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Localization of Corneal Neovascularization Using Optical Coherence Tomography Angiography

Chan, Szy Yann MD*; Pan, Chung Ting MD; Feng, Yun MD*

doi: 10.1097/ICO.0000000000001931
Clinical Science
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Purpose: This article explores the application of optical coherence tomography angiography (OCTA) in assessing corneal neovascularization (CoNV) and investigates the features of CoNV in eyes with corneal transplantation.

Methods: A pilot, case series, observational study was conducted to enroll patients who underwent corneal transplantation including penetrating keratoplasty (PKP) and deep lamellar keratoplasty (DLKP) with or without additional keratolimbal allograft transplantation. All patients were followed with a series of ophthalmologic examinations including slit-lamp photography and were then imaged with the anterior segment OCTA.

Results: The study included 15 eyes of 14 patients (12 men; mean age of 37.4 ± 13.3 years), of which 9 eyes had undergone PKP and 6 eyes DLKP. OCTA was able to clearly identify the features of CoNV in eyes with significant CoNV and to confirm the presence of CoNV in eyes suspected of having CoNV. Four types of CoNV (superficial, stromal, fringe, and recipient-bed CoNV) were discovered by OCTA based on their location and depth. Superficial CoNV was mainly discovered in eyes that had undergone PKP (88.9% ± 11.1%), whereas the recipient-bed CoNV, once thought to be located in the host–graft interface, was discovered to grow in the host cornea only in eyes that had undergone DLKP (83.3% ± 16.7%). Comparing the assessment by 2 masked observers revealed a kappa value of 0.94, indicating excellent agreement.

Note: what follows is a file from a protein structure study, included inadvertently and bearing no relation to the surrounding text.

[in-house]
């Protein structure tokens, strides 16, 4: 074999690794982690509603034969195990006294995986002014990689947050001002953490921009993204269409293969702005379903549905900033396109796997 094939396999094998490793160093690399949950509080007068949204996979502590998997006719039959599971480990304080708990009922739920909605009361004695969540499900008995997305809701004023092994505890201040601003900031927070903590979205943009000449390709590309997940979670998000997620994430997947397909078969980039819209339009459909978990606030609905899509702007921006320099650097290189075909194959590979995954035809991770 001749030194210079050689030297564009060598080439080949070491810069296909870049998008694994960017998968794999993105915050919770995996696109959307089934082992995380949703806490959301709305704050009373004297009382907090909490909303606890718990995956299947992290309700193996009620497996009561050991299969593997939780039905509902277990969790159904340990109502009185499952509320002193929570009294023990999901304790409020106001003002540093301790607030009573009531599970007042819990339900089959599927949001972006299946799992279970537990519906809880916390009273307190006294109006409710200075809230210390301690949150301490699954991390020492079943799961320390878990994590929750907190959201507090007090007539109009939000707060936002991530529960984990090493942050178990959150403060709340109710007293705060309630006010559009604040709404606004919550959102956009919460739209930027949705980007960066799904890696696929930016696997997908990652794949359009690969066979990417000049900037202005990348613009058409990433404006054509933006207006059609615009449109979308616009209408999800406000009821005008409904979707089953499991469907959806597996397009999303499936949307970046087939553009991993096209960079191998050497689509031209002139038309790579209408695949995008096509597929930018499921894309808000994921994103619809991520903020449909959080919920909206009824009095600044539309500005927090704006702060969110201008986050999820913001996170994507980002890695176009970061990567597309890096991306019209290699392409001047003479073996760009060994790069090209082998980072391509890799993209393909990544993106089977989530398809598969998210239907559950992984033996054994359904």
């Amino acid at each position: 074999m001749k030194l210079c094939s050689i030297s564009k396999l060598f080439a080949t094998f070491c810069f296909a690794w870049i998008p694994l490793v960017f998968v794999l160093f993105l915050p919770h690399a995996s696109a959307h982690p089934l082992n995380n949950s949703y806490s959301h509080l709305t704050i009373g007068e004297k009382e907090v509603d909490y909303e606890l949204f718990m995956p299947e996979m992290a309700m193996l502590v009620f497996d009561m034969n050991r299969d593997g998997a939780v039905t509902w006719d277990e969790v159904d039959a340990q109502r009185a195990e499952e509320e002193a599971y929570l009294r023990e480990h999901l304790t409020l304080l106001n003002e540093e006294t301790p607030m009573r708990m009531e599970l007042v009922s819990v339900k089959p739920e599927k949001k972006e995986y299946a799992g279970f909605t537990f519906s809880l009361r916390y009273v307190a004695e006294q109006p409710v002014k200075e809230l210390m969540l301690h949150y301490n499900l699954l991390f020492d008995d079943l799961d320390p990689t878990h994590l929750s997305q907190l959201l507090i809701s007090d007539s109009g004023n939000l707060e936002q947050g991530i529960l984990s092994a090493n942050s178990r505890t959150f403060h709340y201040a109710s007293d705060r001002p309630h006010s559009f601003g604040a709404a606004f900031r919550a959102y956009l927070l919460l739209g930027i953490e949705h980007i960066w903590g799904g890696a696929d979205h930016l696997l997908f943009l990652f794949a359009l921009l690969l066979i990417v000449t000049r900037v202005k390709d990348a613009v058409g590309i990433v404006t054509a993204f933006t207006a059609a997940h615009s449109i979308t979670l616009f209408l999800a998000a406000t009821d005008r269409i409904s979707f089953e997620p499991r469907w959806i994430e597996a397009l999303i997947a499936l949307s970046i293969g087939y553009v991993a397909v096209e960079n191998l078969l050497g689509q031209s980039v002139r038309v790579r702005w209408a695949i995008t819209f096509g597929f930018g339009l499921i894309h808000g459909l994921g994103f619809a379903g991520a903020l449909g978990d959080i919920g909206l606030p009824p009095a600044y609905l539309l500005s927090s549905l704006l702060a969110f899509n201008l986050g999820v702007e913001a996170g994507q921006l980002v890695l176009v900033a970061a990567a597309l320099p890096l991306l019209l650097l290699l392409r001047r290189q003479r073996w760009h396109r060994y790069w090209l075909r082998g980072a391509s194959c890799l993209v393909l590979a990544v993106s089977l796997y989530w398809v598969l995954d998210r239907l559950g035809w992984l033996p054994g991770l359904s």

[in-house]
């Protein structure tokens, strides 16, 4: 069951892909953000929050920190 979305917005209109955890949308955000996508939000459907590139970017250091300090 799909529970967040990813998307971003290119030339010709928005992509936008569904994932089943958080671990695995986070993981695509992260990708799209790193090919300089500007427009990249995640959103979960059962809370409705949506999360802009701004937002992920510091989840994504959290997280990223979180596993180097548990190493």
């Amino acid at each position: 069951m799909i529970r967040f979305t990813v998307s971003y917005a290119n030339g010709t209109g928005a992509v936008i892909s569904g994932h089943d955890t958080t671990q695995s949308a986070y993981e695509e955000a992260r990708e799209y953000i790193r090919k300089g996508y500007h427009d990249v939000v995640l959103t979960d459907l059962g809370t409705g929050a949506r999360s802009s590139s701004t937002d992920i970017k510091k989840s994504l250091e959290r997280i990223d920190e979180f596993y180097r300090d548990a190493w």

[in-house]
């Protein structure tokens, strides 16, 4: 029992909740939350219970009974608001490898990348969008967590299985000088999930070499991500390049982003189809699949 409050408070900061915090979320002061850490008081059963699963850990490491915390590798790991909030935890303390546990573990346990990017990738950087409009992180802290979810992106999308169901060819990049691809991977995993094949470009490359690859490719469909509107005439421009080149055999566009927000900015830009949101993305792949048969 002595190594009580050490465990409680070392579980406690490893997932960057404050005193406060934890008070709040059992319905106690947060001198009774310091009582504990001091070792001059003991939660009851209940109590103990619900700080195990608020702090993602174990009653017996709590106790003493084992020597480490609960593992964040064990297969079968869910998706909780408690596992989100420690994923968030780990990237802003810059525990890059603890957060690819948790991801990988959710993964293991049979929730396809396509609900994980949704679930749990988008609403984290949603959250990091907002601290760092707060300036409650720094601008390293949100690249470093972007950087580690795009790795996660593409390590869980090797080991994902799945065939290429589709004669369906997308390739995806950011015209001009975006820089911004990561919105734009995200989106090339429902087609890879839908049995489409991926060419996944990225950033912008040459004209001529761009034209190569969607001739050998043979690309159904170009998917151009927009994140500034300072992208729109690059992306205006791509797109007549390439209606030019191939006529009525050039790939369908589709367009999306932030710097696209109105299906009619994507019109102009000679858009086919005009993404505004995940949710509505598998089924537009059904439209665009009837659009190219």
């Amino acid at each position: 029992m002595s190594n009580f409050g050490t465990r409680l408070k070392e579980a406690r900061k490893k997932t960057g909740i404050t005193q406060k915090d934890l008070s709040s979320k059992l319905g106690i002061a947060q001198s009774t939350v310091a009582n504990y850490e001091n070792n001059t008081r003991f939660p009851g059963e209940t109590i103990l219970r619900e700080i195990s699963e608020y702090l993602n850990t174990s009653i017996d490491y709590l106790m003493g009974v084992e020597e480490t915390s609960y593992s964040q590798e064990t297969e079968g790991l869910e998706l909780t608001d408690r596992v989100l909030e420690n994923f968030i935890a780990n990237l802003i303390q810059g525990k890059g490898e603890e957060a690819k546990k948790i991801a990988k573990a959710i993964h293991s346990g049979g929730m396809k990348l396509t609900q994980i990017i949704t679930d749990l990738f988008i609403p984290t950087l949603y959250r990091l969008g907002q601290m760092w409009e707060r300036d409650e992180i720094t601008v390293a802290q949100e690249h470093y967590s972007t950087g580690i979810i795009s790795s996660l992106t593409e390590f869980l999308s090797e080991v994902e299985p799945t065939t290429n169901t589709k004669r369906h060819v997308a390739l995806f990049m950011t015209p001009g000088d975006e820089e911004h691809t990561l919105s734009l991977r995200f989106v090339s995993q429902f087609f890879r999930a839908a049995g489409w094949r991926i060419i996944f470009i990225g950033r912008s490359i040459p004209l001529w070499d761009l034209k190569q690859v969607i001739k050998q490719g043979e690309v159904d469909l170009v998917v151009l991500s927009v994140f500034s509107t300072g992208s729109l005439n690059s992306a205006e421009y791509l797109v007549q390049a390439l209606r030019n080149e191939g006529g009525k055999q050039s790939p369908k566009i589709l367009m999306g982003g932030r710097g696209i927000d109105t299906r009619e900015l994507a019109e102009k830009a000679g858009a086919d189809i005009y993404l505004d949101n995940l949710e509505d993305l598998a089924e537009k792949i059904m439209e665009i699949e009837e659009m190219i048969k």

Conclusions: OCTA can be useful to visualize CoNV, which may be valuable in assessing corneal graft rejection.

*Department of Ophthalmology, Peking University Third Hospital, Beijing Key Laboratory of Restoration of Damaged Ocular Nerve, Peking University Third Hospital, Beijing, China; and

Department of Ophthalmology, Peking University International Hospital, Beijing, China.

Correspondence: Yun Feng, MD, Department of Ophthalmology, Peking University Third Hospital, Beijing Key Laboratory of Restoration of Damaged Ocular Nerve, Peking University Third Hospital, 49 North Garden Rd, Haidian District, Beijing 100191, China (e-mail: superjune@sina.com).

This study was supported by a grant from the National Natural Science Foundation of China (No. 81700799).

The authors have no conflicts of interest to disclose.

S. Y. Chan and C. T. Pan share the first authorship.

Received November 27, 2018

Received in revised form January 30, 2019

Accepted February 08, 2019

Online date: March 19, 2019

Copyright © 2019 Wolters Kluwer Health, Inc. All rights reserved.